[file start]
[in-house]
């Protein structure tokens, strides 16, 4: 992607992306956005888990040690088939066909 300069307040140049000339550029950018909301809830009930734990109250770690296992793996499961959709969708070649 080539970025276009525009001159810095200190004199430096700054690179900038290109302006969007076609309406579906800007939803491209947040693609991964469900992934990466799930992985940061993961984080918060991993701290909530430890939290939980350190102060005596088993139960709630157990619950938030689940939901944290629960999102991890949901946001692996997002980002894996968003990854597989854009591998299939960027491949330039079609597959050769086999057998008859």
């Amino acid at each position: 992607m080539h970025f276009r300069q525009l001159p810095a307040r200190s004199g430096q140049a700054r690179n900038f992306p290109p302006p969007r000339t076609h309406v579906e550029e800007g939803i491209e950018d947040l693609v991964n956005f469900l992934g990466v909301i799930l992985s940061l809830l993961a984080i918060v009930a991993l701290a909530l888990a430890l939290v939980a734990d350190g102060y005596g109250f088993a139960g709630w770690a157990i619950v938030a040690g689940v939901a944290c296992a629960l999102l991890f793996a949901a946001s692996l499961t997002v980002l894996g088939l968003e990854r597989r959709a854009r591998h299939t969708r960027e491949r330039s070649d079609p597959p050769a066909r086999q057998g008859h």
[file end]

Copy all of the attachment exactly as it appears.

[in-house]
């Protein structure tokens, strides 16, 4: 992607992306956005888990040690088939066909 300069307040140049000339550029950018909301809830009930734990109250770690296992793996499961959709969708070649 080539970025276009525009001159810095200190004199430096700054690179900038290109302006969007076609309406579906800007939803491209947040693609991964469900992934990466799930992985940061993961984080918060991993701290909530430890939290939980350190102060005596088993139960709630157990619950938030689940939901944290629960999102991890949901946001692996997002980002894996968003990854597989854009591998299939960027491949330039079609597959050769086999057998008859």
């Amino acid at each position: 992607m080539h970025f276009r300069q525009l001159p810095a307040r200190s004199g430096q140049a700054r690179n900038f992306p290109p302006p969007r000339t076609h309406v579906e550029e800007g939803i491209e950018d947040l693609v991964n956005f469900l992934g990466v909301i799930l992985s940061l809830l993961a984080i918060v009930a991993l701290a909530l888990a430890l939290v939980a734990d350190g102060y005596g109250f088993a139960g709630w770690a157990i619950v938030a040690g689940v939901a944290c296992a629960l999102l991890f793996a949901a946001s692996l499961t997002v980002l894996g088939l968003e990854r597989r959709a854009r591998h299939t969708r960027e491949r330039s070649d079609p597959p050769a066909r086999q057998g008859h």